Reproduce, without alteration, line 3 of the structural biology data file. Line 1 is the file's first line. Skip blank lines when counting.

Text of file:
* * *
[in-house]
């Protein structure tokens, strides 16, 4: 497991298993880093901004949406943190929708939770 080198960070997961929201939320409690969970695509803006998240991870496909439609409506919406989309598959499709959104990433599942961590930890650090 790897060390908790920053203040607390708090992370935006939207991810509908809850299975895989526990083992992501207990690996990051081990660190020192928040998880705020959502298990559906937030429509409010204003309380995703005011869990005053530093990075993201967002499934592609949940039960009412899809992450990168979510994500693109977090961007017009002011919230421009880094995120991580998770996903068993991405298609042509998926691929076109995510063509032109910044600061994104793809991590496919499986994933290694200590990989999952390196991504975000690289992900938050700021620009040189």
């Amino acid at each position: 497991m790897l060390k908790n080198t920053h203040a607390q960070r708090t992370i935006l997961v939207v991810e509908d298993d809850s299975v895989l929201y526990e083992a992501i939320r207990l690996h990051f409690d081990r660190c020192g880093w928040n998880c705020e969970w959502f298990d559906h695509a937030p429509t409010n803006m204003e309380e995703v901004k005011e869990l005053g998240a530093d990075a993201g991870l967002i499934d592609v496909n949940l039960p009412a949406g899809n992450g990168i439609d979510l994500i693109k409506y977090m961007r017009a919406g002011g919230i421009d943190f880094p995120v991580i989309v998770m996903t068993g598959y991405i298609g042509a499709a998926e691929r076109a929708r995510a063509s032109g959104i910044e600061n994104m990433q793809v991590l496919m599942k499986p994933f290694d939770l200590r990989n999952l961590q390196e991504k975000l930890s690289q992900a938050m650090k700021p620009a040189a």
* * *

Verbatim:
């Amino acid at each position: 497991m790897l060390k908790n080198t920053h203040a607390q960070r708090t992370i935006l997961v939207v991810e509908d298993d809850s299975v895989l929201y526990e083992a992501i939320r207990l690996h990051f409690d081990r660190c020192g880093w928040n998880c705020e969970w959502f298990d559906h695509a937030p429509t409010n803006m204003e309380e995703v901004k005011e869990l005053g998240a530093d990075a993201g991870l967002i499934d592609v496909n949940l039960p009412a949406g899809n992450g990168i439609d979510l994500i693109k409506y977090m961007r017009a919406g002011g919230i421009d943190f880094p995120v991580i989309v998770m996903t068993g598959y991405i298609g042509a499709a998926e691929r076109a929708r995510a063509s032109g959104i910044e600061n994104m990433q793809v991590l496919m599942k499986p994933f290694d939770l200590r990989n999952l961590q390196e991504k975000l930890s690289q992900a938050m650090k700021p620009a040189a």